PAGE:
A little more than a week ago, Academie Duello hosted its very first Jogo do Pau intensive course with Luis Preto (originally from Portugal, currently from Slovenia.) This course delivered 25 hours of content over 5 days with an optional Assistant Instructor Certification add-on which added approximately 5 more hours of class focused on coaching and training methodology.
For those who are not familiar with it, Jogo do Pau (JdP) is a traditional martial art from Portugal that mostly employs the five foot staff held in two hands. The staves are usually made from lotus wood, but other strong and flexible woods like yew are also used. The art appears to have developed out of earlier two-handed sword material, though whether there is an unbroken connection to its ancestor arts or the art developed from a revival movement is unclear.
Luis and I have been talking about the idea of delivering a JdP certification program for at least a year, so it was excellent to finally have this first course come together. I feel that JdP and Luis’ approach are an excellent transport for fundamental weapon sparring principles as well as teaching and training methodology. I was not let down.
Luis has a very well thought out and building style of delivery that I appreciate. Each day’s warm-ups were done weapon-in-hand and prepared students for the types of motor skills they would need for lessons that day. Luis would teach a new technique, establish a motor skill base, and then put that technique into a simple combative context. He would then teach a second technique and integrate the two together tactically so that students were practicing their ability to recall multiple actions while simultaneously building tactical decision-making skills.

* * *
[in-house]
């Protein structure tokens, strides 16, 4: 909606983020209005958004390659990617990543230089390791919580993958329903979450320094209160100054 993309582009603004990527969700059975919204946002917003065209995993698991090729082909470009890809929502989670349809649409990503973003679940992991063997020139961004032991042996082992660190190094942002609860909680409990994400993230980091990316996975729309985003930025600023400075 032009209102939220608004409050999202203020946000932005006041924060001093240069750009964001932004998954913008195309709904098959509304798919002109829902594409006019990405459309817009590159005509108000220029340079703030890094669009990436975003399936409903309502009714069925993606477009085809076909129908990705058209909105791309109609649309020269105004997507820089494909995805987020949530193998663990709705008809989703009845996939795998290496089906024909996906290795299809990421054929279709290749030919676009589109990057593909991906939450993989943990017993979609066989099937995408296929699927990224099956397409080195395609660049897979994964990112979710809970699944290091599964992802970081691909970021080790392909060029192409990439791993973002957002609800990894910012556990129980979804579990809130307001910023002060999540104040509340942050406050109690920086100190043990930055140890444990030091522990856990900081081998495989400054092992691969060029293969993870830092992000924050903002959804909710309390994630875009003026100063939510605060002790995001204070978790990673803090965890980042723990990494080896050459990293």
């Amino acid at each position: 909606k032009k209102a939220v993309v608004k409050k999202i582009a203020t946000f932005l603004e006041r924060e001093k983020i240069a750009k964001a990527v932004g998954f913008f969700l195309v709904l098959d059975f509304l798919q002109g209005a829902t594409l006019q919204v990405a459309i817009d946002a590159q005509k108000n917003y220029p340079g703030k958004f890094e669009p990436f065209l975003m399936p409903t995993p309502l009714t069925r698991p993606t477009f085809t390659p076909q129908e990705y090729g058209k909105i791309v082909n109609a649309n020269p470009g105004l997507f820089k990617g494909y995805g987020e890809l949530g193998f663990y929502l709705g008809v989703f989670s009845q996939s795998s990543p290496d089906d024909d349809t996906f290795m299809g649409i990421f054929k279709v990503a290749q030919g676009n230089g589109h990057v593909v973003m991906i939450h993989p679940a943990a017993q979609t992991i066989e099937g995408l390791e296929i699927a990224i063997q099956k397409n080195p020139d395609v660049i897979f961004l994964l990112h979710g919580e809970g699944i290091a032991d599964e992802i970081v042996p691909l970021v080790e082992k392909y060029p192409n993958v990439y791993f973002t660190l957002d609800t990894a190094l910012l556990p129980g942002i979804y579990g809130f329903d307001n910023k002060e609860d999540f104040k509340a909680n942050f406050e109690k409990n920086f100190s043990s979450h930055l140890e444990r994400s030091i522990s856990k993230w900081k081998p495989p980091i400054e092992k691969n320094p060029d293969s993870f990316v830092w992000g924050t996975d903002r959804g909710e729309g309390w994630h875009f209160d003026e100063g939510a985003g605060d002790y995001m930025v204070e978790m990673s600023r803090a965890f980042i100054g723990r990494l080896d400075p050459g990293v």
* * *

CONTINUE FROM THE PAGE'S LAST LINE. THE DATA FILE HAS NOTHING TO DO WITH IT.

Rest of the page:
A compelling aspect of JdP as a European weapon art is that it has had a period of about 50 years to be tested and mature within its modern context. Luis was able to guide us on a journey from the traditional multi-opponent martial art into its more modern sport-dueling form, and then through its most recent developments with one set of techniques and tactics supplanting another through refinement and innovation.
This left much food for thought regarding the modern development of European sword arts.
If you are a sword art practitioner is there worth in taking a future course from Luis in JdP? Absolutely. Sure, the nature of the weapon necessarily alters the techniques of interaction. Wood certainly rebounds and interacts differently than steel, and the absence of a crossbar removes all forms of collecting parry. But the strength of the system lies in three universal aspects that will help all martial arts practitioners:
1. Body Mechanics. The 5 foot staff is both a rotational striking and thrusting weapon, the two fundamental movements of many European weapons. Luis’ approach was superb for teaching universal principles of power generation along with fluid and fast movement.
2. Distance Management. Whether you’re fighting with sticks, knives, swords, or hand to hand, control of the space between you and your opponent is essential to combative success. Luis’ program does a beautiful job of building the motor skills, mechanics, and perception to control both defensive and offensive space. I have met few people who are able to control distance as well or move as fluidly as this man, and he can communicate that ability to others.
3. Tactically Grounded Pedagogy. Whether you take the additional coaching course or not, there is much to learn in Luis’ approach about how to structure a training session, build drills for maximum retention, and to understand how to take new mental programming from class into an applied setting.
If you’re interested in a thorough breakdown of what was covered in the intensive course from day to the next, I recommend looking at Roland Cooper’s blog at Terminal City Duelist.
Many of our students have responded to Luis’ teaching with enthusiasm, purchasing staffs to practice their JdP skills in his absence. His presence here was much appreciated.
As for myself, I wish to thank Luis personally for visiting Academie Duello, and I hope he comes back again soon.